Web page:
Q & A on Sleep with Thrivewell’s Wellness Coaches

 

North Carolina State University has an abundance of great student resources. As members of the ThriveWell program, our wellness coaches are a group of qualified students that work directly with other NC State students, coaching them to live healthier and happier lifestyles. Below is a question and answer conducted with a few of the wellness coaches regarding the importance of sleep and maintaining healthy sleep schedules. Read on to discover what they have to say about your nightly snoozing.

 

Glenda Holcomb

Junior in Nutrition Science with a minor in Sports Science

 

Why did you become a wellness coach?

“I feel that I have a calling to help those in need, and this job and certification are perfect because I motivate others to reach their healthy lifestyle goals.”

How important would you rank sleep in the bigger picture of overall wellness?

“I believe wellness revolves around sleep, because that is the time that your body takes to recuperate and repair itself. Usually when college students have to make a studying sacrifice, sleep is the first thing to go and that can actually be detrimental! Studies show that we college students need around the same amount of sleep as a kindergartener, which is an average of seven to nine hours. Sleep is hard to catch up on because once it is gone, it is gone. If we try harder to get more sleep, our academics, energy level, memory and cognition will improve!”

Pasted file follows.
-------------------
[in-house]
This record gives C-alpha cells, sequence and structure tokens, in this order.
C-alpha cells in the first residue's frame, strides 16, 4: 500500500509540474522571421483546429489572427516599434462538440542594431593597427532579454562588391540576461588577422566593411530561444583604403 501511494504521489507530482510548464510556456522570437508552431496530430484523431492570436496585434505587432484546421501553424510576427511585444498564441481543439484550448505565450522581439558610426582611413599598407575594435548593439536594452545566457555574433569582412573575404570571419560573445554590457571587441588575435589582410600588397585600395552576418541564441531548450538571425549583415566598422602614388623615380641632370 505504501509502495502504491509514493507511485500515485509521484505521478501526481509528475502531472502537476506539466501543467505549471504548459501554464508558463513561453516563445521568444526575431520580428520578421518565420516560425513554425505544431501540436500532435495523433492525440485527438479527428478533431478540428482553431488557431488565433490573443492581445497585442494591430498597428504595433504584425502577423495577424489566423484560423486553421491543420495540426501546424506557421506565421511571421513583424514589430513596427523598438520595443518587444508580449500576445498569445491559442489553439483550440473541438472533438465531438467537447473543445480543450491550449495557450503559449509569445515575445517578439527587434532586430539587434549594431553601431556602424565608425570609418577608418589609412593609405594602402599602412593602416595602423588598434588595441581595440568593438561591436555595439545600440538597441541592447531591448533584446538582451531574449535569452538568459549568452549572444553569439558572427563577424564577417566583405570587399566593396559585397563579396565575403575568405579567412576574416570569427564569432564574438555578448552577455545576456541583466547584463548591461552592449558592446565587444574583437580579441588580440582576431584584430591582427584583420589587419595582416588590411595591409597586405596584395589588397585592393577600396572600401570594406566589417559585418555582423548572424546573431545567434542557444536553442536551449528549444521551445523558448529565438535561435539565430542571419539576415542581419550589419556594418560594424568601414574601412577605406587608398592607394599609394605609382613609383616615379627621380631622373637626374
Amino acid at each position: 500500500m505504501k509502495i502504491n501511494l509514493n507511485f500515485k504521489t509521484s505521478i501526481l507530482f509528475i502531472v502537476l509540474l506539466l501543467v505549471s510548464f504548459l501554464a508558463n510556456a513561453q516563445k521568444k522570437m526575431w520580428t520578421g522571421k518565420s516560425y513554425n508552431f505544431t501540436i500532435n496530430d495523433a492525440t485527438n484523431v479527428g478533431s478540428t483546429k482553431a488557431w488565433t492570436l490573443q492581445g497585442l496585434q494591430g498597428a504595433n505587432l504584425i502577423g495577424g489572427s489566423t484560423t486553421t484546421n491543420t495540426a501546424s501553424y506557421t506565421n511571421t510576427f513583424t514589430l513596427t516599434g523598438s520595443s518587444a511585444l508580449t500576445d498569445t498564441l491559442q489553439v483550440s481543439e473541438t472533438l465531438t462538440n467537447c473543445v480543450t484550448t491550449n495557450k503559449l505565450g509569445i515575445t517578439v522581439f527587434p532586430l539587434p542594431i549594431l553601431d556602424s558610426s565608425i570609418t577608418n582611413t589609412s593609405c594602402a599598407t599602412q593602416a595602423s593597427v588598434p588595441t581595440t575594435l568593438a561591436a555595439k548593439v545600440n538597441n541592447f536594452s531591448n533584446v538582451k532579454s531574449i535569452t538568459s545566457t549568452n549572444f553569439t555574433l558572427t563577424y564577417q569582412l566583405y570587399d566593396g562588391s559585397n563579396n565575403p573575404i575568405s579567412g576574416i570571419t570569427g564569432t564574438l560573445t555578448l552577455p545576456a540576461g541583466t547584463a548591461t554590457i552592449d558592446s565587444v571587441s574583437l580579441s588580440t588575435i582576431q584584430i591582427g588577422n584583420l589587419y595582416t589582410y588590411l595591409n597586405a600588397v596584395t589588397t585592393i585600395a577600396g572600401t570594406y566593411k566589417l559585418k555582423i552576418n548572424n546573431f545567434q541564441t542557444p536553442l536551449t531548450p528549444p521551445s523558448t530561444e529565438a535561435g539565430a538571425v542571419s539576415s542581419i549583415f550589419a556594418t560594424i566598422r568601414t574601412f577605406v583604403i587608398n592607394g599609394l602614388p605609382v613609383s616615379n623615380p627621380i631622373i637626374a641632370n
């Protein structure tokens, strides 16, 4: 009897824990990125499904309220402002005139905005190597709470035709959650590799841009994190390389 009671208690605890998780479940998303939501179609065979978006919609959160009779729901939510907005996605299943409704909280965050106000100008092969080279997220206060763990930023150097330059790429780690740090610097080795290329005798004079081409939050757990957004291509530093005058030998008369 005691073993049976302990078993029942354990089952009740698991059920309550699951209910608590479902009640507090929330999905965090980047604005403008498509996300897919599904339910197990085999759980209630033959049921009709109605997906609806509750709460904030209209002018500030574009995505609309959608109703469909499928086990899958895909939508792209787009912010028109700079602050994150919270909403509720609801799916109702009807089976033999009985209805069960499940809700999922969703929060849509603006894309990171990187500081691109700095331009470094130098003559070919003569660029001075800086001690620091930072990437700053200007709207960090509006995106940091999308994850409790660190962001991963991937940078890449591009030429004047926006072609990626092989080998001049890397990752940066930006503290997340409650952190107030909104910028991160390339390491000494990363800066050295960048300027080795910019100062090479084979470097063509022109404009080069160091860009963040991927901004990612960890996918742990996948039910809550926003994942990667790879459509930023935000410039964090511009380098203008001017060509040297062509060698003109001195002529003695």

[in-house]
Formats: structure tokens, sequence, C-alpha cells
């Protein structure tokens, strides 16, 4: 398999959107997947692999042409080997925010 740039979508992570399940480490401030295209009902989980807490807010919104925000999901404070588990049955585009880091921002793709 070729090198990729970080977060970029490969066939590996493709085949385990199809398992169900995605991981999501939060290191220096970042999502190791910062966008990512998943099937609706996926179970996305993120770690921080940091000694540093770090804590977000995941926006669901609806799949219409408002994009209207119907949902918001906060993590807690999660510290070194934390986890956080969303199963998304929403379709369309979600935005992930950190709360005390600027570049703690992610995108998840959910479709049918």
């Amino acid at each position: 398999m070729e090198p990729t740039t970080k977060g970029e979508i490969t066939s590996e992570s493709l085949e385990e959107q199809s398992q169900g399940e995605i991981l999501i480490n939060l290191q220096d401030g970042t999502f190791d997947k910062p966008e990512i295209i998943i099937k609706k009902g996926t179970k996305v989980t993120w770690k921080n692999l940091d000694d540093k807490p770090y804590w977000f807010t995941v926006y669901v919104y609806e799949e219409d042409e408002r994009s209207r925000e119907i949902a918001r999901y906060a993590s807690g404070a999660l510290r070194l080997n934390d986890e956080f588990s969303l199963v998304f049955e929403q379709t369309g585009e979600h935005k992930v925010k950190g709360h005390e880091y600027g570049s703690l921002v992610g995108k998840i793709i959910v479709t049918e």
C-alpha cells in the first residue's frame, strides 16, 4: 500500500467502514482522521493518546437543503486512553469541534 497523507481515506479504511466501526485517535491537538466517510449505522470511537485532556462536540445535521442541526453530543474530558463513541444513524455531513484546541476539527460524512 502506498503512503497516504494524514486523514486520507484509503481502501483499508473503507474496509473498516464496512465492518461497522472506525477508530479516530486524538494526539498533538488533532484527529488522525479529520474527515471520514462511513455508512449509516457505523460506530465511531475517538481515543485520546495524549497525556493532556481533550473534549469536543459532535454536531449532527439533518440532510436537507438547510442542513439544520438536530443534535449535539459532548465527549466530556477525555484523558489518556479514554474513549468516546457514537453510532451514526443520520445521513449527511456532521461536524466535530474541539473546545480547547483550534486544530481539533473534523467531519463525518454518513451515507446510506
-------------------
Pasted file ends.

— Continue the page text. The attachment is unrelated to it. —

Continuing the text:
Do you have any personal advice on how to commit to a more regular sleep schedule?

“Planning in advance and not procrastinating really helps with developing a better sleep schedule. Also utilize the power of routine. Every night repeat the same pattern and this helps your body get into a rhythm and prepare itself for bed so you can fall asleep faster.”

In your opinion, what are the biggest anti-sleep factors for college students, and how would you recommend overcoming them?

“In my opinion, time and stress are the biggest anti-sleep factors. When we procrastinate or have multiple deadlines at once, we automatically sacrifice sleep. We think that those hours sleeping could be hours used for productivity, when in actuality we are more productive when we are well-rested. Stress is one big factor that causes insomnia and restless nights. When we have all of the papers, exams, work related tasks and even relationship drama on our mind, that is what we focus on while lying in bed instead of sleeping. To overcome these barriers, students should utilize on-campus resources, like the counseling center, tutorial center, free wellness coaching or even just find a friend to hold you accountable.”

 

 

Courtney Boyce

Senior in Applied Nutrition

 

Why did you become a wellness coach?

“To help students lead happier, healthier lives and to enjoy their college experiences.”

In the bigger picture of overall wellness how important would you rank sleep?

“Essential! Of course the other elements are also important, but sleep affects every aspect of your life. Think about it like this: if you don’t get sleep, you have no motivation to study the next day, so you eat extra unhealthy snacks and get a frappuccino to get you through. Then you put your best effort into your work, but with little results. By the end of the day you realize you are too tired to work out and skip it despite the extra calories. It is also more difficult to catch up on sleep once it is lost, leading to several days of being ‘off schedule.’”